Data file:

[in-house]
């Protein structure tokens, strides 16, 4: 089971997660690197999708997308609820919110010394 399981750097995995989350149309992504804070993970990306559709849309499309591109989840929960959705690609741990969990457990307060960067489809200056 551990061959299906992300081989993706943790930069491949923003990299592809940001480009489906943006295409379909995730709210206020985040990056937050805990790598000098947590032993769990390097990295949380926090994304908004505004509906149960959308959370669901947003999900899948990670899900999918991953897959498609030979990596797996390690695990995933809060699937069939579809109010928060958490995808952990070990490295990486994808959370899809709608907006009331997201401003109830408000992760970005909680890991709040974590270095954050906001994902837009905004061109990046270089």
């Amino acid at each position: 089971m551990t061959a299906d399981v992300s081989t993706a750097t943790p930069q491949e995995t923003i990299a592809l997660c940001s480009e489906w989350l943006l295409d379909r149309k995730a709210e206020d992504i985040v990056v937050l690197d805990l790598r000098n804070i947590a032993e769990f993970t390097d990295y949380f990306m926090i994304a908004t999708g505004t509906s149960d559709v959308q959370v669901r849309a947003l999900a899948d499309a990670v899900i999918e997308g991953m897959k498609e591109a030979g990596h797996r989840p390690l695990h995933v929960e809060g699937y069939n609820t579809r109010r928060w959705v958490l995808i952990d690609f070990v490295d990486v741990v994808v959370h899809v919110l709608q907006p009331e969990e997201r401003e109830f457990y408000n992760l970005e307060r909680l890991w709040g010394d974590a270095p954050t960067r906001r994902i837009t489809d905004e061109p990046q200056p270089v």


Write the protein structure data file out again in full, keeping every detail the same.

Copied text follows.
[in-house]
């Protein structure tokens, strides 16, 4: 089971997660690197999708997308609820919110010394 399981750097995995989350149309992504804070993970990306559709849309499309591109989840929960959705690609741990969990457990307060960067489809200056 551990061959299906992300081989993706943790930069491949923003990299592809940001480009489906943006295409379909995730709210206020985040990056937050805990790598000098947590032993769990390097990295949380926090994304908004505004509906149960959308959370669901947003999900899948990670899900999918991953897959498609030979990596797996390690695990995933809060699937069939579809109010928060958490995808952990070990490295990486994808959370899809709608907006009331997201401003109830408000992760970005909680890991709040974590270095954050906001994902837009905004061109990046270089």
């Amino acid at each position: 089971m551990t061959a299906d399981v992300s081989t993706a750097t943790p930069q491949e995995t923003i990299a592809l997660c940001s480009e489906w989350l943006l295409d379909r149309k995730a709210e206020d992504i985040v990056v937050l690197d805990l790598r000098n804070i947590a032993e769990f993970t390097d990295y949380f990306m926090i994304a908004t999708g505004t509906s149960d559709v959308q959370v669901r849309a947003l999900a899948d499309a990670v899900i999918e997308g991953m897959k498609e591109a030979g990596h797996r989840p390690l695990h995933v929960e809060g699937y069939n609820t579809r109010r928060w959705v958490l995808i952990d690609f070990v490295d990486v741990v994808v959370h899809v919110l709608q907006p009331e969990e997201r401003e109830f457990y408000n992760l970005e307060r909680l890991w709040g010394d974590a270095p954050t960067r906001r994902i837009t489809d905004e061109p990046q200056p270089v």